Noir Journal 57 features a guest post by noir woodcut artist Loren Kantor from L.A. as well as a sampling of his work and links to his site.
Loren Kantor on His Noir Woodcuts
I was first exposed to film noir as a child through the Warner Brothers cartoons. There was a Bugs Bunny cartoon from 1946 called Racketeer Rabbit that featured animated gangsters based on Edward G. Robinson and Peter Lorre. I used to mimic the cartoon voice of Edward G. without knowing who he was or where he came from. My father was a film editor at Columbia Pictures and in the early 70's he borrowed 16mm film prints and screened them in our living room for the neighborhood. This is how I saw my first true film noir, DOA. From the moment Edmond O'Brien walked into the police station to report his own murder I was hooked. There was something twisted and mysterious about the film, an edge I couldn't find in the boring Hardy Boys books I was reading.
On Saturday nights, my dad took me, my brother, and my sister to a revival film theater in Hollywood across from Fairfax High School. We watched vintage silent comedies (Chaplin & Keaton) and old Republic Serials (Flash Gordon, Captain Marvel). My favorite movies were the detective classics like Murder, My Sweet and The Big Sleep. I became obsessed with Bogart and I often stayed up late watching Bogie on tv.
During my college days at UCLA, I took a film noir class and immersed myself in the classics: Sunset Blvd., Double Indemnity, The Big Sleep, Laura. I fell in love with the stark black and white photography, the sinister shadows, the cynical heroes and enticing femme fatales. My favorite film noir was Fritz Lang's The Big Heat. Police detective Glenn Ford takes on a syndicate boss and his evil henchman Lee Marvin. When Glenn Ford's wife is killed by a car bomb intended for him, you realize you've entered a film world that does not play by "happily ever after" rules. Lee Marvin's character takes pleasure in burning women with cigarette butts and throwing hot coffee in his girlfriend's face. The movie is ruthless and intense and the hero is only able to carry out justice after resigning from the police force and living by his own moral code.
The heyday of film noir (post-WWII through the mid 50's) equated with an America that was emerging from a decade of depression and four years of war. People were ready to be happy again and with the advent of inexpensive houses, cars and appliances, America was a fantasyland of possibility. But beneath the surface there were rising tensions of racism, anti-Communist paranoia, and fear of the nuclear age. Film noir allowed writers and directors to explore the dichotomy of the period; the dark shadows beneath the bright lights; the collusion between police departments and organized crime; the commonality between violent thugs and successful businessman. Noir showed the audience that the old America filled with honor and truth was not to be trusted. The system was corrupt and only those who forged their own way following their own moral code could emerge with their soul intact.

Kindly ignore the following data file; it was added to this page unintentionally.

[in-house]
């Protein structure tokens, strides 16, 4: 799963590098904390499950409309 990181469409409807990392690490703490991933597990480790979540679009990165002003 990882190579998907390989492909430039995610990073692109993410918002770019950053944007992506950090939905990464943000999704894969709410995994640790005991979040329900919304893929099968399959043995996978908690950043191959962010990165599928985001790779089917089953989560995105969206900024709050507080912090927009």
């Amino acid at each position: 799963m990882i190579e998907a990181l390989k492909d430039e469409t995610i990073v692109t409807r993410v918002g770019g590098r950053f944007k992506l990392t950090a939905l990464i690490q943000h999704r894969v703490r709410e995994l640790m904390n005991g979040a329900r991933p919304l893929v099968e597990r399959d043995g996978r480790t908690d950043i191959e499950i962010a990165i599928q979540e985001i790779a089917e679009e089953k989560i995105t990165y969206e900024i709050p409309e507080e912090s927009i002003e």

I think this was my attraction to film noir. Protagonists such as Bogart and Robert Mitchum embodied the rugged individualism I admired. I was always more of a loner and I never trusted groupthink. I was born the year JFK was killed and I remember when Nixon resigned. I guess I was raised in a period of cynicism and noir movies seemed to resonate with my outlook.
My interest in woodcuts began in the mid-1980's. I attended a German Expressionist art show at LA County Museum and I encountered the woodcut prints and paintings of George Grosz, Kathe Kollwitz, and Karl Schmidt-Rottluff. I was mesmerized. I loved the stark lines and bold imagery. I was also blown away by the dark subject matter. Characters expressed emotional angst and images focused on the violent and unpleasant aspects of society. I was writing screenplays in those days and I never envisioned attempting woodcut carving myself. But the images remained in my subconscious and whenever I saw a woodcut print I felt a sense of excitement.
I became an Assistant Director and worked on films, commercials and tv shows through the 80's & 90's. In the early 90's, I moved from Los Angeles to San Francisco where I became a freelance writer and videomaker. I lived near the San Francisco Mission District which housed small art galleries on every block. I came across a new generation of woodcut & linocut artists, most of whom were Latino. Again, I was enthralled.
I moved back to LA, met my future wife, and got married. Several years ago, my wife surprised me with a woodcutting set for my birthday. I checked out a few online tutorial videos and I dove in, head first. The carving process was difficult at first. I cut myself often, the blocks were ragtag and I felt like a kindergartner with his first set of finger paints. But before long I got the hang of it.
The idea to carve images from Classic Movies and Noir Films came about because we needed art for our walls at home. I realized the stark imagery of black & white films was a perfect match for the carved lines of a woodcut. The roots of film noir cinematography came from German Expressionist movies so this provided a nice link to the woodcuts.
I'll soon be carving a series of femme fatales (Barbara Stanwyck, Bette Davis, and Rita Hayworth) as well as woodcuts based on the film noir posters of Director Jules Dassin (Rififi, The Naked City, Thieves Highway, and Brute Force).
Film Noir continues to inspire me. Hopefully film preservationists will continue to unearth new gems that I have yet to experience. I can't wait.
Loren Kantor is a screenwriter and woodcut artist based in Los Angeles. He loves classic movies and old Los Angeles. His woodcuts are featured on his blog woodcuttingfool.blogspot.com
WOODCUT LINKS (from my blog)